The city harbour was built in the late 15th century. Two more gates are located at this part of the city in the port area; the Gate of Ponte and the Fishmarket Gate. The harbour is the oldest shipyard, still in use, in the city. In 1873, Porporela was built next to and as an extension of the St. John Fortress. Today, Poporela is the main gathering place for locals and visitors who want to enjoy the view, go bathing or just soak up the sun. The Kaše breakwater is also located in the port and was built in 1485 to protect the harbour from southeastern winds and waves.
The St. John Fortress is a monumental place, at the old city port, protecting it from the southeast side. The fort was built in the mid 14th century but was rebuilt and remodeled in a couple of occasions in the 15th and 16th century. Today it is home to an aquarium on the ground floor and an ethnographic and maritime museum on the upper floors which can be entered from the city walls.
Another fort stands proud but detached from the city. The St. Lawrence Fort is situated outside the western city walls and is reachable by a steep 37-meter climb. This astonishing defence system was built so that the walls facing potential enemy fire are 12 meters thick and the walls facing the city only 60 centimeters. Above the gate, in stone engraved stands the saying, solid as ever in sign as in meaning: „Non bene pro toto libertas venditur auro“ or „Freedom is not to be sold for all the gold in the world„. This fort, as many other places in the Old City of Dubrovnik, nowadays serves as a stage for performances of the Dubrovnik Summer Festival. In Europe, it is a well-known place of performances of Shakespeare’s Hamlet and it will become that once more. As a part of the marking of the 400th anniversary of Shakespeares death, Hamlet, in the organization of the Midsummer Scene Festival, will be performed in English at the St. Lawrence Fort this summer.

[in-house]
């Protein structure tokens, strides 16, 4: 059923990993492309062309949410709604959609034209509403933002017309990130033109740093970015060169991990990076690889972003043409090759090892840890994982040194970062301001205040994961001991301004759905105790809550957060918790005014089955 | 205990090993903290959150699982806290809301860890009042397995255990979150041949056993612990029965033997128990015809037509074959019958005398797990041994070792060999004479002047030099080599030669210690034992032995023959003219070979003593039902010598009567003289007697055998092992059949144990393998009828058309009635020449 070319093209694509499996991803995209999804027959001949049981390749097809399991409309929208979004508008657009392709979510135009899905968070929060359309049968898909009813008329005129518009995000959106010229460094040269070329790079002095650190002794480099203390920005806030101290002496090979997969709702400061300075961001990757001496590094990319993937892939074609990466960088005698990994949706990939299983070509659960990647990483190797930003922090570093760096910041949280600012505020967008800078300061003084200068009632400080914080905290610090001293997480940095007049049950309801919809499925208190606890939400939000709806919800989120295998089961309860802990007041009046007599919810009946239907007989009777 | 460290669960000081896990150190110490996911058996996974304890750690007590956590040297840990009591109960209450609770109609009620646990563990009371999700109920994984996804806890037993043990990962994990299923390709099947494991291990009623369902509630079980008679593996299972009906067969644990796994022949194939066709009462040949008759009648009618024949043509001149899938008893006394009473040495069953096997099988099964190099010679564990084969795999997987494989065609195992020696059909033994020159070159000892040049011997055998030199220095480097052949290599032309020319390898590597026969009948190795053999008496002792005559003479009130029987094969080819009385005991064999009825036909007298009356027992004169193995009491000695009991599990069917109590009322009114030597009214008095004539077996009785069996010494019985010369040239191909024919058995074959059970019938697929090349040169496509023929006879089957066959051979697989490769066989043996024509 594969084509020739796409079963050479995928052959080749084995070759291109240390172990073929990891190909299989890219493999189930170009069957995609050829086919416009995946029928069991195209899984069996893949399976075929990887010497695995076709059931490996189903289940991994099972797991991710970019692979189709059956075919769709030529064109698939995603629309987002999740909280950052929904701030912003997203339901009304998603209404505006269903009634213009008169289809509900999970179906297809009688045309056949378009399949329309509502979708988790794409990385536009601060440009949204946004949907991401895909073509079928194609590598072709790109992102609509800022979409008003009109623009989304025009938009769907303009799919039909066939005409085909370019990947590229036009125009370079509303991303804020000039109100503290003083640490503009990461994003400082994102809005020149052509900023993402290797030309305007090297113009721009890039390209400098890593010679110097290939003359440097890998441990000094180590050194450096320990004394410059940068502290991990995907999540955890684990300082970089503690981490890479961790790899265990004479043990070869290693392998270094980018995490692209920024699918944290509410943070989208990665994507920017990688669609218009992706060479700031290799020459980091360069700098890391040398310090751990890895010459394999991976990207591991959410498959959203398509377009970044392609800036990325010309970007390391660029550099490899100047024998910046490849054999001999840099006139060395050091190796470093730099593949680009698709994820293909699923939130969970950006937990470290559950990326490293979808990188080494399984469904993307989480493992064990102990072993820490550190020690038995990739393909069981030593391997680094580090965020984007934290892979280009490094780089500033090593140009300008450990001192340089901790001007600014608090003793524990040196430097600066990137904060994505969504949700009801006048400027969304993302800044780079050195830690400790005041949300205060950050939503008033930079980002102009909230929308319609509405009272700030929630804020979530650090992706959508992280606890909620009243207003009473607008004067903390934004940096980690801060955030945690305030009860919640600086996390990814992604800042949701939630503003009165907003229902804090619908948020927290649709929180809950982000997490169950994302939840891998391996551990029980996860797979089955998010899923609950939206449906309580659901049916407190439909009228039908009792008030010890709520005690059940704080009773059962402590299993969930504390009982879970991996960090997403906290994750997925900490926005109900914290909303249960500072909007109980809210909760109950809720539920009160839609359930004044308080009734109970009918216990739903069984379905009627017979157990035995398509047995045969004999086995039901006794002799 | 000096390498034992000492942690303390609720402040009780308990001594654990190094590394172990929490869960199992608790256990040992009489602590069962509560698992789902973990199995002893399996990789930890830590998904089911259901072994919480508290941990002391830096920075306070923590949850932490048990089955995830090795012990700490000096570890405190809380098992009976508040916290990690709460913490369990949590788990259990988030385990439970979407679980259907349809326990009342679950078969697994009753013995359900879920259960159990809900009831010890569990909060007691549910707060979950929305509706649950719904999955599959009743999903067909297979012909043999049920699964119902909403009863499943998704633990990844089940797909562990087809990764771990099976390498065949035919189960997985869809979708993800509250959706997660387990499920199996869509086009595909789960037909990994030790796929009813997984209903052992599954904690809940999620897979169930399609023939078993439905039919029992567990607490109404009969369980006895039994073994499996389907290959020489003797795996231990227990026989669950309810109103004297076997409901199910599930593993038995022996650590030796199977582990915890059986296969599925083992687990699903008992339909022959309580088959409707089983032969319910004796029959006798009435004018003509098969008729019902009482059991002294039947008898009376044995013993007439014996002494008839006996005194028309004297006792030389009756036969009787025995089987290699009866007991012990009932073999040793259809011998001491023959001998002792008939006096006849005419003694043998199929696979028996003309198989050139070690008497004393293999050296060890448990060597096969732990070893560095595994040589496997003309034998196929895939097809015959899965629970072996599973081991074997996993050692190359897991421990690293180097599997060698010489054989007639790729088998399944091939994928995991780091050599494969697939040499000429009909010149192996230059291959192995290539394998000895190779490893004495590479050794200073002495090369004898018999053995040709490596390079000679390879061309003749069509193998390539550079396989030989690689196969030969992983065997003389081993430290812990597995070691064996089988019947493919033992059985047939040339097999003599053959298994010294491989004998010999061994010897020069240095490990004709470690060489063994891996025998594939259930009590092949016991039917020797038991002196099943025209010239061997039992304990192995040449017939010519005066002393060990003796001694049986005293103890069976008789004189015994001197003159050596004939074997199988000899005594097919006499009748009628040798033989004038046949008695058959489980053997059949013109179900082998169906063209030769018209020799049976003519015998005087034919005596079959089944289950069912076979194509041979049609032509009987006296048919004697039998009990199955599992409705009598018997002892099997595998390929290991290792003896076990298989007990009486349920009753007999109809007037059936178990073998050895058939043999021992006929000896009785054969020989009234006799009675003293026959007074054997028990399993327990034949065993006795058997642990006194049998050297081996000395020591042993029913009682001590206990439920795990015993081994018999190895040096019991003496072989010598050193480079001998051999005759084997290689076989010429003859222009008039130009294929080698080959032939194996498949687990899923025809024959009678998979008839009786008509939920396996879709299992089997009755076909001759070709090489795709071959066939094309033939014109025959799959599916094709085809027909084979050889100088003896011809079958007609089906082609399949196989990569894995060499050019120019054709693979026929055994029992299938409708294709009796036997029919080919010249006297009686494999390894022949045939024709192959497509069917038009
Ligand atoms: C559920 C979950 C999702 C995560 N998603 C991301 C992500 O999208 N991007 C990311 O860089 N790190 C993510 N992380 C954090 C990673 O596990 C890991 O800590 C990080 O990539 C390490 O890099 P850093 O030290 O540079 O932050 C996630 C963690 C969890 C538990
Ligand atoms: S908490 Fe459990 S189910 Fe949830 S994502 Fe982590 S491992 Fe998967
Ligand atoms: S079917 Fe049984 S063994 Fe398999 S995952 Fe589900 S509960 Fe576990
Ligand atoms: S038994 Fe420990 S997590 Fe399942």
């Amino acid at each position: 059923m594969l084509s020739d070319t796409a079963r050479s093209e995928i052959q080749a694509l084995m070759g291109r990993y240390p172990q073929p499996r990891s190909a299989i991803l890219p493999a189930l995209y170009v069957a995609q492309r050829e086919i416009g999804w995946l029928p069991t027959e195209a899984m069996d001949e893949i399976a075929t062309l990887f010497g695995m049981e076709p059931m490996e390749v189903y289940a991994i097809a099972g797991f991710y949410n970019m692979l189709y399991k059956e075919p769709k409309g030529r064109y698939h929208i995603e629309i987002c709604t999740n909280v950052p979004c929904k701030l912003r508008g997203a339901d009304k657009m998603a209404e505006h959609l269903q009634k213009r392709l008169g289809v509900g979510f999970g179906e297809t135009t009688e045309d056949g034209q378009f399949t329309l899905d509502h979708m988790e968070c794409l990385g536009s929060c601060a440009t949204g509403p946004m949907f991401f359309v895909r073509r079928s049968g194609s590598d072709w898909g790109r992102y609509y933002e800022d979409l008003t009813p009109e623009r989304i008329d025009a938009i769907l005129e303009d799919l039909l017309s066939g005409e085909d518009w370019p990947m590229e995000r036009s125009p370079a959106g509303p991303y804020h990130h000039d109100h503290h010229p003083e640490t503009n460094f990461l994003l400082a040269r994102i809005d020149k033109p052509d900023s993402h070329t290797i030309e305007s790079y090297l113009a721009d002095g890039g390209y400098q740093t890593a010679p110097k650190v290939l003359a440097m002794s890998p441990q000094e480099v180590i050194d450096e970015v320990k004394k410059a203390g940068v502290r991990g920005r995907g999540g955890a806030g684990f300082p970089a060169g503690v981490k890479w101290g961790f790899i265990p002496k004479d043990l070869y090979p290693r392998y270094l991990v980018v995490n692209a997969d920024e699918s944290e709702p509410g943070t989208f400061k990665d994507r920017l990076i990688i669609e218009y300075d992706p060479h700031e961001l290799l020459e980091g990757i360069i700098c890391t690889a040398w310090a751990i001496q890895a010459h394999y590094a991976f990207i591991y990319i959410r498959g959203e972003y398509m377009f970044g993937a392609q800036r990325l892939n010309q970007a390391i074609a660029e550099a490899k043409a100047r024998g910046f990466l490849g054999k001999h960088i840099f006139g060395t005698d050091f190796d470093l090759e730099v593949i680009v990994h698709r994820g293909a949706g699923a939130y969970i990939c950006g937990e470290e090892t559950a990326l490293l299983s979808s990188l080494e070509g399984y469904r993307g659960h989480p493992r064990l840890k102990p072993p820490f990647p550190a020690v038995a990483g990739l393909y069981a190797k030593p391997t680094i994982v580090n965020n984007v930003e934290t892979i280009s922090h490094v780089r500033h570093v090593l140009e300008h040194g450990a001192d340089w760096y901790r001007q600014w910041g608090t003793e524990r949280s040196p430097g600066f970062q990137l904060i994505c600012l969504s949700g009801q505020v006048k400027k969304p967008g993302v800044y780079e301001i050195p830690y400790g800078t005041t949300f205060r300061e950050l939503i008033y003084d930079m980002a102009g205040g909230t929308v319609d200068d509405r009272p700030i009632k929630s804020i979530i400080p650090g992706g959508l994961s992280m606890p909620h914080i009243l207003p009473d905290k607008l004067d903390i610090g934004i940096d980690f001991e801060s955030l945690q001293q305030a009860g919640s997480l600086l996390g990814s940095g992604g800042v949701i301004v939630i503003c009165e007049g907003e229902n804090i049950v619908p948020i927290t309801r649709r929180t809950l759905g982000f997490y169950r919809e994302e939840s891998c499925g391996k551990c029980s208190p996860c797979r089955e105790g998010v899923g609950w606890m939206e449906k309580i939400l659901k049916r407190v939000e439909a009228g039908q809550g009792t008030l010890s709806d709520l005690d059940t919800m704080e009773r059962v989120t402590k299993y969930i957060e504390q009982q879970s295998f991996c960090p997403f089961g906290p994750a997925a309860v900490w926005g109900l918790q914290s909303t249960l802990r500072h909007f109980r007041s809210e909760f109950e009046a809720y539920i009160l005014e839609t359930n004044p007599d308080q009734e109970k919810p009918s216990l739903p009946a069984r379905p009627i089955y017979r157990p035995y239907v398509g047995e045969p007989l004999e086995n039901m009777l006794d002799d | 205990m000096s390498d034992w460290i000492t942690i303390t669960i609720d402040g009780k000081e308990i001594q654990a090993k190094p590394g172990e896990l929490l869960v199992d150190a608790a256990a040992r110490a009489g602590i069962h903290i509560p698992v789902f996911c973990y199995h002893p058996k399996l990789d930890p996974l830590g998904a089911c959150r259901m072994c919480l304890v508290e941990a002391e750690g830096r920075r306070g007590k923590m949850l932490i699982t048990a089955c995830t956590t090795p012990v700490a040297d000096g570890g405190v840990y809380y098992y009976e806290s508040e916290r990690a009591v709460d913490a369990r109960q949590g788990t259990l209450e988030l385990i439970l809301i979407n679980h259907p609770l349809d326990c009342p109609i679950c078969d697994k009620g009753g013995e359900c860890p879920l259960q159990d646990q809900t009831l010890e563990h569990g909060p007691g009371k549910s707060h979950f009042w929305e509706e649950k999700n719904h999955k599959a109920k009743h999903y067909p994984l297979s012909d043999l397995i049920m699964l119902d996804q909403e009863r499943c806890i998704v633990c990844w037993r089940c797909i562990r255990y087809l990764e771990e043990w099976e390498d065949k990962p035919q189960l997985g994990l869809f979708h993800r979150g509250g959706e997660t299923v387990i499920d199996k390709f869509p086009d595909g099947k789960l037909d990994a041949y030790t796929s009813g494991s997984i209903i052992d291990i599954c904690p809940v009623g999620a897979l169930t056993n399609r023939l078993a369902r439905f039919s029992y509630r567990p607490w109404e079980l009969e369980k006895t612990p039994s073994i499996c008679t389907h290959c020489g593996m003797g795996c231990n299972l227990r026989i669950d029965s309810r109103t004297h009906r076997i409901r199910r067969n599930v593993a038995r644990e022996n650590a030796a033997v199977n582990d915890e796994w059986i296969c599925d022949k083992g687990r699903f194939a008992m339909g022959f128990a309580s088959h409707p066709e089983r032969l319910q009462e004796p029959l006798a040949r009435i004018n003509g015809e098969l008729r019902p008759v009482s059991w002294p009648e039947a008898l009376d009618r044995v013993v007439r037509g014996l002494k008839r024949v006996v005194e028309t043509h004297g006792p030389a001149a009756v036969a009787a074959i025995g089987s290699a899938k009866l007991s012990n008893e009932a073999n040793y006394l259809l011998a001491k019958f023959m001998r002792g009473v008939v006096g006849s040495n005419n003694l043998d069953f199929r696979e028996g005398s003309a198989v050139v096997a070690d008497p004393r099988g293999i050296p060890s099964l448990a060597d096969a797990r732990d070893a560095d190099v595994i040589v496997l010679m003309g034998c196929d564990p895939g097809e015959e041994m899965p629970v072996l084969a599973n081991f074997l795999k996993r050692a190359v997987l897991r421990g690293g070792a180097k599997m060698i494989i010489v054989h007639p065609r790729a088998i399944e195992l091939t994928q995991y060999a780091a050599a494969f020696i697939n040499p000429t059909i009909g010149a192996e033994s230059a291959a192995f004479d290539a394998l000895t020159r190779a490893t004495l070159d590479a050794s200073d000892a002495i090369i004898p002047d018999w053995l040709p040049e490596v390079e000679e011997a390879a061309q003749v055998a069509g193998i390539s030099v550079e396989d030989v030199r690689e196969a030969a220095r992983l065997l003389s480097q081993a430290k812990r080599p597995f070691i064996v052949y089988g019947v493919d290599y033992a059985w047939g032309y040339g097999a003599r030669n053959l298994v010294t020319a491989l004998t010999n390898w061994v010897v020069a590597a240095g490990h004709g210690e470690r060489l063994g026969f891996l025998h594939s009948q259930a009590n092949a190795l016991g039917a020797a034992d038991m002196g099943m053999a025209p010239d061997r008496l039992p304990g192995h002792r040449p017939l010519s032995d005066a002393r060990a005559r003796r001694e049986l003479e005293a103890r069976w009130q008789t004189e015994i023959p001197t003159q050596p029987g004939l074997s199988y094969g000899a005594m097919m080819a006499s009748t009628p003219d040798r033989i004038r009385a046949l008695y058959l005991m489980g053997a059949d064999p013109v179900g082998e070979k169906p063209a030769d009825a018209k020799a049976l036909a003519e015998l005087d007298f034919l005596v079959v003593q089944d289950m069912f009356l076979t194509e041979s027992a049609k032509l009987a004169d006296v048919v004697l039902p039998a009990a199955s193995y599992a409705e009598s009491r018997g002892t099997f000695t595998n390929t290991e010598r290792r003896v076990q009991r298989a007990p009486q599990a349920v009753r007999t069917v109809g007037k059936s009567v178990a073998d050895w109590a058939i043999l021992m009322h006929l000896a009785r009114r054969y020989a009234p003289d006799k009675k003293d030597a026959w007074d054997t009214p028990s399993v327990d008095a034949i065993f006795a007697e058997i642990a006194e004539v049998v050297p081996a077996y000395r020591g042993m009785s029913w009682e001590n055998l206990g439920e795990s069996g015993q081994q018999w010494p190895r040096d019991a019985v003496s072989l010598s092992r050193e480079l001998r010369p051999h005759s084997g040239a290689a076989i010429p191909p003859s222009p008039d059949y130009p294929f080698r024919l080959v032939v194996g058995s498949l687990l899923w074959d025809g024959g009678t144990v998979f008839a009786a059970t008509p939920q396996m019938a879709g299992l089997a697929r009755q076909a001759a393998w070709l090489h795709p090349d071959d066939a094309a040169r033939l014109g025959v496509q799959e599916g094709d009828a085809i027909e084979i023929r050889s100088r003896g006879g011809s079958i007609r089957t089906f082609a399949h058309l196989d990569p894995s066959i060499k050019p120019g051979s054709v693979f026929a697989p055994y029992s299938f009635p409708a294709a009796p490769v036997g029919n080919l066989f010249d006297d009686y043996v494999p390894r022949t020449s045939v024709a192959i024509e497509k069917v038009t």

Today, Dubrovnik’s city walls stand as proud and beautiful as ever. Parts have been restored and work is beeing done constantly. In 2015 over 1 million people visited the City Walls. The walls are open to visitors from 8 AM till 7:30 PM in the summer time, and from 8 or 9 AM till 3 or 4 PM depending on the other times of the year. There are a couple of routes you can take when visiting the walls. If you don’t want or feel the 2-kilometer long route is too much, especially in the summer time, you can always exit at one of the earlier exits. Aside from the walk and the unforgettable view of the open sea on one side, and the whole city and the surrounding on the other, you can climb up to the top of the fort Minčeta and just breathe in the air and the whole Dubrovnik experience.
Let yourself be seduced by the spirit of Dubrovnik’s past and pampered by the best the present has to offer.